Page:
It is great cleverness to know how
to conceal our cleverness.
Duc Francois de La Rochefoucauld
A sea gull, far from the sea swoops down to grab a fast moving rodent now exposed running as fast as he could to hide from the gulls piercing eyes and quick grip but alas he was not fast enough. The gull then soars into the air and is instantly attacked by three other gulls who want to share his lunch. A couple of turkey vultures are soaring overhead their shadows casting down onto the row of perfectly fluffed hay that is now heading into the pickup of the baler, also searching and hoping to beat those sea gulls, far from the sea who are trespassing on their home turf, foraging for their food. This is just another day at the office for me.
I have been baling for two hours now with no problems. My Hero had put new rollers on that old baler and made sure everything would run smoothly so he would not have to worry while he sits at a desk all day and most likely thinking of how things are going at home. As long as this continues I will probably be done in about three or more hours. The tractor roars but with the ear protection I only hear a steady hum and sit back and enjoy the view, round and round. My mind is full of stories and songs, I enjoy this time of year and this job and being alone with my thoughts.
I have to admit every time I start the haying season I wonder if I will forget how to run the baler since it had been parked after last year’s season. After the first bale I realized it is just like riding a bike, you know that never forgetting thing. The motions feel as natural to me as if they are another extension of me.
My ears instinctually tell me the baler is now full just by that sound of the tractor motor labouring. My left hand instantly flips the orange lever kicking the tractor out of gear to stop the tractor while my right foot instinctually steps on the brake pedal. I twist too look out the back of the tractor and face the baler as my right arm stretches behind to reach the switch and I hold it to start tying the bale inside the baler (this is where the kink in my neck at the end of a long day comes from and my chiropractor continues to warn me about this unforgiving pose but he always fixes it).
My eyes watch as the twine flows from the holes at the front of the baler and wraps the bale inside the baler with expensive sisal twine imported from Brazil. When the twine stops I reach down to the floor and pull with my right hand the lever opening the baler door and the spinning churning bale pops out to join the others, then pull back the lever and the door slams shut. I turn back looking out the front window and I flip the orange lever with my right hand and the tractor jumps forward picking up hay once again. It is easy, as long as everything goes well. Sometimes the twine breaks and I must go out and rethread it through the baler and begin again, this is a nice break to stretch my legs and even though it slows me down it is probably a good thing, the fresh air always refreshes and keeps me alert.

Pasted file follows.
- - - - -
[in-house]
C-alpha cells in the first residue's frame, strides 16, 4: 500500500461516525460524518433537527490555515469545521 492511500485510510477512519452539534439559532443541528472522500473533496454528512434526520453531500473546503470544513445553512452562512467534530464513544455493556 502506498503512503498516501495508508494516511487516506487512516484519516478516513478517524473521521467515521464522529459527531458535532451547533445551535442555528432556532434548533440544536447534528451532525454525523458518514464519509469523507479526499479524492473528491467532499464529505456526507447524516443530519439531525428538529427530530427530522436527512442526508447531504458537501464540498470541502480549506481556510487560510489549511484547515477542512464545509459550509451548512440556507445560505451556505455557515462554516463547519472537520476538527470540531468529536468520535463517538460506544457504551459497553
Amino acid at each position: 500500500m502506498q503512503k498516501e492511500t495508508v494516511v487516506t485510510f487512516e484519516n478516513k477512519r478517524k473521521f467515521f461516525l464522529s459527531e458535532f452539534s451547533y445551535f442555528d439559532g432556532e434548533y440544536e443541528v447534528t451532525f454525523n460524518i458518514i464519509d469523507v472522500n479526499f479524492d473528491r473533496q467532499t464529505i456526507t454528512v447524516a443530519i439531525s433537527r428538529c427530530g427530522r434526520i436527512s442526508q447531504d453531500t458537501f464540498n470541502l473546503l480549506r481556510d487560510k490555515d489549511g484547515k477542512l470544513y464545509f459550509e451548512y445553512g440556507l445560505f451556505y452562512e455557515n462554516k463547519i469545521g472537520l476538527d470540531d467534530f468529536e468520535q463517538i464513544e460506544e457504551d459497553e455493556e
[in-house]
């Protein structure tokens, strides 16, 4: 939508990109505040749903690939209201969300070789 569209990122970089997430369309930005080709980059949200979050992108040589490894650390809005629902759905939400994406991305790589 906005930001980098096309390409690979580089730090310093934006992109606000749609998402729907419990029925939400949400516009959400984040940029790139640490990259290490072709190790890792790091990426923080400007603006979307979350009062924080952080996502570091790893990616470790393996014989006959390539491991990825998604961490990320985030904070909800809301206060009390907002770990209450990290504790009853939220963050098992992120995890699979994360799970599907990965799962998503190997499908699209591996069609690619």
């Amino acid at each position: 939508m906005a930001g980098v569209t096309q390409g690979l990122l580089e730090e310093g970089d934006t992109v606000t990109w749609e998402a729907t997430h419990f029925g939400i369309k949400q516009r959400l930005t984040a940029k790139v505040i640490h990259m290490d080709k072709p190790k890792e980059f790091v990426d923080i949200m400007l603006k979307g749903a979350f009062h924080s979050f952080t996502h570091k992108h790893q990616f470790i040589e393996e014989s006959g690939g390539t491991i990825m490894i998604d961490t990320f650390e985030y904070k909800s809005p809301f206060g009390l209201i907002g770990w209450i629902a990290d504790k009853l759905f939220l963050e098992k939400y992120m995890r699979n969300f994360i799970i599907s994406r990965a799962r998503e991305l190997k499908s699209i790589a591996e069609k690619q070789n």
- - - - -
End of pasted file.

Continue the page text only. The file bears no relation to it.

The local wildlife has always come to watch when I bale the hay and today I notice a set of piercing eyes in the treeline as I pass. I wait till I come around again and wonder what it could be, I keep watching but there is no movement just those eyes are visible. I think it may be a coyote waiting, just like the sea gulls far from the sea and those turkey vultures soaring overhead trying to beat the gulls to be the first to find lunch that is always running to hide under the rows of fluffy raked hay. I know he will come out when he sees what he is waiting for knowing he is waiting for the just that right moment. I am patient I have nothing but time sitting here on this seat going round and round. I know I will see him eventually.
I keep an eye on the coyote but I know I must concentrate on what I am doing I need things to go smoothly and paying attention is a huge part of that. I smile while looking at the dust cloud behind surrounding the pumping baler and I watch as the sea gulls far from the sea now try to compete with the turkey vultures and they both swoop down at the same time to grab a tasty morsel rodent that did not run fast enough. The turkey vulture was the victor in this battle. I reach behind the seat and pull out my cheese and kale sandwich and eat while I drive, peering into the tree line as I pass just knowing in time that coyote will eventually see what he is waiting for, after all it is lunch time he must also be getting hungry and the competition is getting fierce out here. I will be done in about three or more hours. Patience I tell myself.
Nature sure does put on a nice show; I knew he could not hide for long.
The hay bale counter reads 296.